A “pipeline” of new loans and securitizations reflects a shift away from a now-defunct interest reference rate toward a replacement rate, according to a group that helped set up and introduce the replacement.
In a release of its proceedings during a Wednesday meeting, the Alternative Reference Rate Committee (ARRC), a group sponsored by the Federal Reserve, said the transition away from the London Interbank Offered Rate (LIBOR) – which was no longer published after the beginning of the year – to “robust reference rates” was progressing strongly into the first part of 2022.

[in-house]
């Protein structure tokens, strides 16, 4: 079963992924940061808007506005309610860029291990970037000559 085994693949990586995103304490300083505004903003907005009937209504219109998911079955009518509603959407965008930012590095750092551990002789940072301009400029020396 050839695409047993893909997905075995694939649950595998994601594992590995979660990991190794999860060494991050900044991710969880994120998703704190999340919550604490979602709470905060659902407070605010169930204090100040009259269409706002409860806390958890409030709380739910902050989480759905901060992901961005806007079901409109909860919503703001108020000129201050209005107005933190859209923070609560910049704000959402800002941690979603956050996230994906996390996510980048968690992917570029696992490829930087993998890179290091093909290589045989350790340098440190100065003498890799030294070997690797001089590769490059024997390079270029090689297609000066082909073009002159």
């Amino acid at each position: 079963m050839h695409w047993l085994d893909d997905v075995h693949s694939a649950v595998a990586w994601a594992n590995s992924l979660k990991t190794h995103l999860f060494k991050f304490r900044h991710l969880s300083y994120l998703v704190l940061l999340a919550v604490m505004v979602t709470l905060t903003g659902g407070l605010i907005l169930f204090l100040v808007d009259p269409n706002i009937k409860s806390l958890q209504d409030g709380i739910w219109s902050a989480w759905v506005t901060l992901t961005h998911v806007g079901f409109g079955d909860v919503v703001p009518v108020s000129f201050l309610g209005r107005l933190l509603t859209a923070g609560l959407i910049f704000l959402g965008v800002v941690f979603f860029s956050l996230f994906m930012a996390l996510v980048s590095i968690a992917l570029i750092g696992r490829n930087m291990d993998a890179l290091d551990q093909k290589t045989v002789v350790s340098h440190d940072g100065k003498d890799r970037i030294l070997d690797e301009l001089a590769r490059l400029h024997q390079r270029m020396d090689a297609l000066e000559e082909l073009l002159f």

The group also said that a shift in derivative markets – primarily in interest rate swaps and futures – was speeding up toward the replacement rate it developed, the Secured Overnight Financing Rate (SOFR).
“Activity data from cash and derivatives markets point to continued positive momentum in the transition from LIBOR to SOFR,” the ARRC said in a summary of its meeting. Specifically, the agency said:
- SOFR swaps now account for the majority of interest rate risk traded in the outright linear swaps market.
- Average daily SOFR futures volumes doubled in January relative to December 2021. SOFR futures volumes and open interest have increased relative to Eurodollar futures and the overall short-term interest rate (STIR) futures market.